No, because presumably his property has permanent plants with roots that retain the soil, while his neighbors are constantly tilling the land making it easily blown or washed away.

I don't see how this isn't analogous to mining still.

Coal mines clear cut mountains. A smaller portion of the mountain in the form of coal is kept and shipped. The other materials of the mountain are blown away as a side affect of the clear cutting operation.

Farmers harvest crops from their land. A smaller portion of the land in the form of crops is kept and shipped. The other materials of the land are blown away as a side affect of the farming operation.

Why are these functionality different other than one operation wants a mineral in the ground and one operation wants freshly harvested plants?

It’s surface mining of topsoil. Topsoil takes years and years to form and once it’s gone, it’s gone forever. Soil has structure and it’s alive. Soil biome holds not just water but also air and nutrients and bacteria and mycelium and has its own eco system.

Someone told me that you can indeed create soil by composting..well..that’s still compost. Not soil. Compost spread and left undisturbed by tilling will help soil regenerate. Instead ..we create fluffy soil by tilling and then we add amendments( and chemicals and toxic weed killers)..all life in the soil is ripped and tilled and eroded away as the structure of soil is gone...it is death..instead of acting as a carbon sink, we have changed soil by growing food and releasing more carbon into the atmosphere. Tillage farming is the most destructive thing we have ever done to this planet. And then it became fossil fuel dependent. The food we eat to live is what’s going to kill us. Farming... It’s literally going to kill us. It’s an open air factory... surface mining operation..it’s not ‘natural’. We are better off moving 50% of annuals grown for food to indoor farming like hydroponics and aquaponics... And stick to growing grains and perennials and trees and nuts etc outdoors which can be bought back into the fold of regenerative Ag. Tomatoes? Better indoors. Strawberries? Better indoors. Lettuce? Oh good grief! Certainly better indoors. So much to do.especially as tech breakthroughs..first amongst them is energy. New forms of capturing energy to mKe indoor farming sustainable. Nutrient management and disposal. Maybe more organic ways to formulate indoor Ag nutrients. Etc etc. but mostly not being reliant on dirty electricity and on the power grid for indoor energy needs. That bothers me the most.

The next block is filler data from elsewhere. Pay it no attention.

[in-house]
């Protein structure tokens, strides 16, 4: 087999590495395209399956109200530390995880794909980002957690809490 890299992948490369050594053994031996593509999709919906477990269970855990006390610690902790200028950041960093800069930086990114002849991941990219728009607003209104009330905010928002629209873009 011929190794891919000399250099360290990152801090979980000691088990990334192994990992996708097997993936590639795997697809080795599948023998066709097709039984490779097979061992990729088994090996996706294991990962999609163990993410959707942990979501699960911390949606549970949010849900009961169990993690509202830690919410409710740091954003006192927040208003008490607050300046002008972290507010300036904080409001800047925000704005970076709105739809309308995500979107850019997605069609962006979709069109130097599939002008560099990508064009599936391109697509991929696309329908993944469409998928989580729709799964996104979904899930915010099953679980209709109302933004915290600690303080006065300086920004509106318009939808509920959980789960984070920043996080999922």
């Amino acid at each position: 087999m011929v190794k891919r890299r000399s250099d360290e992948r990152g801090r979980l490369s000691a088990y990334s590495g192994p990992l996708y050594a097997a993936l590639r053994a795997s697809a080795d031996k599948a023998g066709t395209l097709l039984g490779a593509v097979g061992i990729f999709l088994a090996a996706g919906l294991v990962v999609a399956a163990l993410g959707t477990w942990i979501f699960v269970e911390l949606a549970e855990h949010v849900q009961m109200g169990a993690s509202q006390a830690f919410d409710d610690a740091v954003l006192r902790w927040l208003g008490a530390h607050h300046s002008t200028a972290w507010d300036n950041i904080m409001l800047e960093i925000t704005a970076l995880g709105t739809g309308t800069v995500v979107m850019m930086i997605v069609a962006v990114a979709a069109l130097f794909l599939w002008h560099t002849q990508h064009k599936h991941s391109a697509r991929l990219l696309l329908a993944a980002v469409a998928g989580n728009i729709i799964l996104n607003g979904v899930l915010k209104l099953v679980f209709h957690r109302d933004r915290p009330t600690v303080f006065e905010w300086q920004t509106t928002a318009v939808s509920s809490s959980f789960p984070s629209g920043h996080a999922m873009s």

You don't actually have to till, you just make slightly more money in the short term by doing that.

I agree. But industrial fossil fuel based global Ag is brutal on the soil..top soil once gone will take years and years to form..if at all it does ..

I wonder how much of that is your land gaining dirt, building up from the wind erosion around you.


> A major environmental concern known as topsoil erosion occurs when the topsoil layer is blown or washed away. Without topsoil, little plant life is possible. The estimated annual costs of public and environmental health losses related to soil erosion exceed $45 billion. Conventional agriculture encourages the depletion of topsoil because the soil must be plowed and replanted each year. Sustainable techniques attempt to slow erosion through the use of cover crops in order to build organic matter in the soil. The United States alone loses almost 3 tons of topsoil per acre per year.[10] This is of great ecological concern as one inch of topsoil can take between 500 and 1,000 years to form naturally.

> Based on 2014 trends, the world has about 60 years of topsoil left.

So yeah go ahead feed the overpopulation of the hungry, hopefully in 60 years there is tech to replace all the plants that can no longer be grown. In 60 years this is going to be another global warming situation that we have known about but yet let continue until we could no longer do so.

>hopefully in 60 years there is tech to replace all the plants that can no longer be grown.

And if it turns out the cheapest and best "tech" is soil conservation, what then?

"Tech" tends to mean high-tech, but high-tech is also high cost (see vertical farming). It's quite possible that low tech / appropriate tech solutions will win in the end.

Also, how many decades of R&D delay for this (rather... ambitious) Replace All The Plants Project are you asking for? The whole 60 years? Or should we tap the brakes (ie implement known soil conservation techniques) before going off the cliff?

> Based on 2014 trends, the world has about 60 years of topsoil left.

Playing devil's advocate, there's no guarantee that these trends will continue. For a related example of this go and look up the Malthusian catastrophe

I am going to live forever, so far I am doing fine... See most life extinct on planet... like 99%.

> tech

Several of the farms around where I live still use 40+ year-old farming equipment. Most likely, any new tech won't be deployed fast enough to make a difference, at least not on a global scale.

Crop rotation was a huge advancement in agriculture. It assists in soil nutrient replenishment. Additional minerals and synthetic nitrogen can be added if needed.

Both nitrogen and potassium are available in unlimited supply (and hydrogen from non-fossil sources can be used instead of hydrogen from natural gas). It's the phosphate, and possibly N2O emission, that constrain things. Eventually phosphate may have to be mined from average crust rocks, where it occurs at about 1000 ppm.

We can also be good citizens of the Earth and recycle the phosphorus we extract.

You can fix nitrogen with an electric arc. Using natural gas is way cheaper of course. But cheap enough electricity means you can have nitrogen fertilizer (and nuclear for example, fraught as it might be, is cheap enough).